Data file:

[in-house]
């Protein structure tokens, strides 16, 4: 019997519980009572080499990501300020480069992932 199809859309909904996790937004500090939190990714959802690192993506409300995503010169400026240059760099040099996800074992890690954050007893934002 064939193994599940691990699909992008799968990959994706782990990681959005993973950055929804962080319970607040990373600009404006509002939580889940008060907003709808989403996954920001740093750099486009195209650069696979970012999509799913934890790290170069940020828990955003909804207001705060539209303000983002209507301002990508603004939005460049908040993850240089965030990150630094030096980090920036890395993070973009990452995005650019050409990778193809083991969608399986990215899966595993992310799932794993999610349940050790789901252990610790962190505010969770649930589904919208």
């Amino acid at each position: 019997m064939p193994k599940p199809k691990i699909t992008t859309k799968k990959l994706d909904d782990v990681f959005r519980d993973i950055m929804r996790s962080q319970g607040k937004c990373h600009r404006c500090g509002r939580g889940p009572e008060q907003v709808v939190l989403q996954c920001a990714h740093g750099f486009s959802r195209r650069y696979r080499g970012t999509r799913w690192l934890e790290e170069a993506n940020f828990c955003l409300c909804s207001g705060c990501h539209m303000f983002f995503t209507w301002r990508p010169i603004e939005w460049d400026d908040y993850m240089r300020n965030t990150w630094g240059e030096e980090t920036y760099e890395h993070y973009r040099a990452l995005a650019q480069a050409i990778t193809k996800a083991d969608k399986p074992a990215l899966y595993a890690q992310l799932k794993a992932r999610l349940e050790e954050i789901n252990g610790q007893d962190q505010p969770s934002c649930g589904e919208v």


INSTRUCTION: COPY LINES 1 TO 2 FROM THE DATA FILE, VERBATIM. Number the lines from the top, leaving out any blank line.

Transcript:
[in-house]
């Protein structure tokens, strides 16, 4: 019997519980009572080499990501300020480069992932 199809859309909904996790937004500090939190990714959802690192993506409300995503010169400026240059760099040099996800074992890690954050007893934002 064939193994599940691990699909992008799968990959994706782990990681959005993973950055929804962080319970607040990373600009404006509002939580889940008060907003709808989403996954920001740093750099486009195209650069696979970012999509799913934890790290170069940020828990955003909804207001705060539209303000983002209507301002990508603004939005460049908040993850240089965030990150630094030096980090920036890395993070973009990452995005650019050409990778193809083991969608399986990215899966595993992310799932794993999610349940050790789901252990610790962190505010969770649930589904919208």